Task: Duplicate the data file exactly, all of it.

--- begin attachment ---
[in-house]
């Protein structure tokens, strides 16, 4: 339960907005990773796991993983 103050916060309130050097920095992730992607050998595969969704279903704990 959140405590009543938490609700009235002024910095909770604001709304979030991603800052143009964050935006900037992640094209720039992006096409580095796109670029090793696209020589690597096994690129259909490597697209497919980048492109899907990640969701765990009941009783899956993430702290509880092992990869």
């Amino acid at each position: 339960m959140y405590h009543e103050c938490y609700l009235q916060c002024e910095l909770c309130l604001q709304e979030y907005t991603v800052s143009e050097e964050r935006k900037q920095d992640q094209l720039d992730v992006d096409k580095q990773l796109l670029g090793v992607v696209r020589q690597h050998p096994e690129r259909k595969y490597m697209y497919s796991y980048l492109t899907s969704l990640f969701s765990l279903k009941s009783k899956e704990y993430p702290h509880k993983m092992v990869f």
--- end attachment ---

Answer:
[in-house]
């Protein structure tokens, strides 16, 4: 339960907005990773796991993983 103050916060309130050097920095992730992607050998595969969704279903704990 959140405590009543938490609700009235002024910095909770604001709304979030991603800052143009964050935006900037992640094209720039992006096409580095796109670029090793696209020589690597096994690129259909490597697209497919980048492109899907990640969701765990009941009783899956993430702290509880092992990869």
């Amino acid at each position: 339960m959140y405590h009543e103050c938490y609700l009235q916060c002024e910095l909770c309130l604001q709304e979030y907005t991603v800052s143009e050097e964050r935006k900037q920095d992640q094209l720039d992730v992006d096409k580095q990773l796109l670029g090793v992607v696209r020589q690597h050998p096994e690129r259909k595969y490597m697209y497919s796991y980048l492109t899907s969704l990640f969701s765990l279903k009941s009783k899956e704990y993430p702290h509880k993983m092992v990869f």